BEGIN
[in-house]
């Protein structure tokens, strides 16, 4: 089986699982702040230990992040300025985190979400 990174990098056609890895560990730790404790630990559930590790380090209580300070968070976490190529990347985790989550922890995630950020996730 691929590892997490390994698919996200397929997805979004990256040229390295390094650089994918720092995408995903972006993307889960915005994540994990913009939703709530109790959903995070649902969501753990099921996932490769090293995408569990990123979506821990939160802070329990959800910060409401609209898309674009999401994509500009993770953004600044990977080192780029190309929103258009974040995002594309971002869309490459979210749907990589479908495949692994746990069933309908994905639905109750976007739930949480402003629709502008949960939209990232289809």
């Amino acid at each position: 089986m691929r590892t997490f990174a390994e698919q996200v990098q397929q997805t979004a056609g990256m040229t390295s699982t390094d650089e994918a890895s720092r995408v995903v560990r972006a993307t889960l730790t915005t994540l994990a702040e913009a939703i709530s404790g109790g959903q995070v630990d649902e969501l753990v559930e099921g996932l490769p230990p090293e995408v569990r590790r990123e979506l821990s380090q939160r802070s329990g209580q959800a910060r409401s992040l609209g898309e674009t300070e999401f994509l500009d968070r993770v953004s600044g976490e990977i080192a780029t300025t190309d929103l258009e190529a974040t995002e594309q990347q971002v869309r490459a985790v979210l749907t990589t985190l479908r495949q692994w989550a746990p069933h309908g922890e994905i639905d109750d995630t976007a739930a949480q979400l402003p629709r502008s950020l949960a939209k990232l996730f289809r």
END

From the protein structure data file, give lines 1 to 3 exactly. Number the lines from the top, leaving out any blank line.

[in-house]
């Protein structure tokens, strides 16, 4: 089986699982702040230990992040300025985190979400 990174990098056609890895560990730790404790630990559930590790380090209580300070968070976490190529990347985790989550922890995630950020996730 691929590892997490390994698919996200397929997805979004990256040229390295390094650089994918720092995408995903972006993307889960915005994540994990913009939703709530109790959903995070649902969501753990099921996932490769090293995408569990990123979506821990939160802070329990959800910060409401609209898309674009999401994509500009993770953004600044990977080192780029190309929103258009974040995002594309971002869309490459979210749907990589479908495949692994746990069933309908994905639905109750976007739930949480402003629709502008949960939209990232289809």
């Amino acid at each position: 089986m691929r590892t997490f990174a390994e698919q996200v990098q397929q997805t979004a056609g990256m040229t390295s699982t390094d650089e994918a890895s720092r995408v995903v560990r972006a993307t889960l730790t915005t994540l994990a702040e913009a939703i709530s404790g109790g959903q995070v630990d649902e969501l753990v559930e099921g996932l490769p230990p090293e995408v569990r590790r990123e979506l821990s380090q939160r802070s329990g209580q959800a910060r409401s992040l609209g898309e674009t300070e999401f994509l500009d968070r993770v953004s600044g976490e990977i080192a780029t300025t190309d929103l258009e190529a974040t995002e594309q990347q971002v869309r490459a985790v979210l749907t990589t985190l479908r495949q692994w989550a746990p069933h309908g922890e994905i639905d109750d995630t976007a739930a949480q979400l402003p629709r502008s950020l949960a939209k990232l996730f289809r």